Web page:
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Flashback: Lessons on avoiding sloppy reporting

Posted by on Oct 24, 2020 in Blog, Ethical Issues, Mission, Policy, Teaching | 0 comments


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Semantics can strengthen reporting

Posted by on Oct 16, 2020 in Blog | 0 comments


by Stan Zoller, MJE

When President Trump was hospitalized recently with COVID-19, it was, to say the least, interesting to watch the briefings from the medical professionals attending to him.

It was evident their words were chosen carefully – so carefully I couldn’t help but think of the late S.I. Hayakawa. 

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Having supportive administrators is not a fairytale

Posted by on Oct 9, 2020 in Blog | 0 comments

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Photo by Suzy Hazelwood on

by Teresa Scribner, CJE, Cleveland STEM High School Seattle, Washington

Once upon a time, there were three administrators. These warriors stood for racial equality, social justice and making sure all students in their school felt safe, seen and heard. They were champions of student voice, advocates of the school’s journalism program and defenders of student press rights.

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Voting: the meaning of being a citizen in a troubled era

Posted by on Oct 4, 2020 in Blog | 0 comments

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person dropping paper on box
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These lessons and activities about covering elections can help journalism students plan a path to understanding issues, providing for civic engagement and developing leadership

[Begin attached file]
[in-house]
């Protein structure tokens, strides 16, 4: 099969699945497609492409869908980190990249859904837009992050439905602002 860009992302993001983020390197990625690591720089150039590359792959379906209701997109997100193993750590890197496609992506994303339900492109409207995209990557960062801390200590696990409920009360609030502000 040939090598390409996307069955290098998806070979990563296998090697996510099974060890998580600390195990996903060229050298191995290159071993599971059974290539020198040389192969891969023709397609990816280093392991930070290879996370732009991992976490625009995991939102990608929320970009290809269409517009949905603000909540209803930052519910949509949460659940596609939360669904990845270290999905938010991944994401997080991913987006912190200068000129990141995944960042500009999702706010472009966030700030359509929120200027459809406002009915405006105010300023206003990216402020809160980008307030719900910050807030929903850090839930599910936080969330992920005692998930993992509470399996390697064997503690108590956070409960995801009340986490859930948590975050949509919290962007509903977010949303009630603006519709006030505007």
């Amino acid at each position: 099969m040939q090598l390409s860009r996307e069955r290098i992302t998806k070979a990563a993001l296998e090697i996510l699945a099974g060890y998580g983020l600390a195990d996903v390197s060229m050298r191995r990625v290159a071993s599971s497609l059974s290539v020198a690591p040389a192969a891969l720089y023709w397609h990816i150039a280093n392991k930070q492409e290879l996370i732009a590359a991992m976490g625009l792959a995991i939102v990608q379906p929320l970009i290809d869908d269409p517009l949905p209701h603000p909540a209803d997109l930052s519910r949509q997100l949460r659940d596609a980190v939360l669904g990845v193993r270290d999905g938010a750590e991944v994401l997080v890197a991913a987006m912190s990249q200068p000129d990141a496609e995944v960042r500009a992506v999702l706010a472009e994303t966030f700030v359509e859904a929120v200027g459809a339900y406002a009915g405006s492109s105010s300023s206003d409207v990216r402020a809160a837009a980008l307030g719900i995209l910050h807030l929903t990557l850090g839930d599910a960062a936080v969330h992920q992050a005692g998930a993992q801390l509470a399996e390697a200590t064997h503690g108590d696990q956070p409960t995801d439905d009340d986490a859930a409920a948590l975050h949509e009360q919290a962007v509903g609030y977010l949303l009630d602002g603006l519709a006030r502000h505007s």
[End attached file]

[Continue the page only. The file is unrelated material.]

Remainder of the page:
Election Day this year is of monumental importance whether it might be a person’s twentieth time to vote or another’s first.

Given the pandemic that allows medical and health issues to impact political, social and economic phases of society, Nov. 3, 2020 will be a harbinger of things to come.

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Teaching law and ethics so it MEANS something

Posted by on Sep 28, 2020 in Blog | 0 comments

Your cartoonist decides to poke gentle (?!) fun at the football team, which has had a dismal season. His art shows a football player, talking to a cheerleader. She asks, “How do you expect to do in the game tonight?” He answers, “We beat St. Eds six weeks ago.” She then asks, “How did you do against East Aurora last week?” He repeats, “We beat St. Eds six weeks ago.” And so on, covering all the weeks of the season so far. The coach, who is trying to build up the team’s sagging morale, is livid and berates the newspaper staff in the Friday pep assembly. How do you respond to him?

by Candace Bowen, MJE

Teaching law and ethics isn’t easy. Most beginning teachers have discovered the hard way that some methods just don’t work. JEA members taking the MJE certification test often have spent far too much time wrestling with the question that asked for a three-week lesson plan on the topic and not having enough time to answer the rest of the questions.*

For instance, dividing their journalism class into groups and having each research a scholastic media court case is one that sounds good at first but often bombs. Sure, they can report on the armbands the Tinkers and Chris Eckhardt wore and end with the famous line: “Students (and teachers – they often forget that part) don’t shed their constitutional rights … at the schoolhouse gate.”

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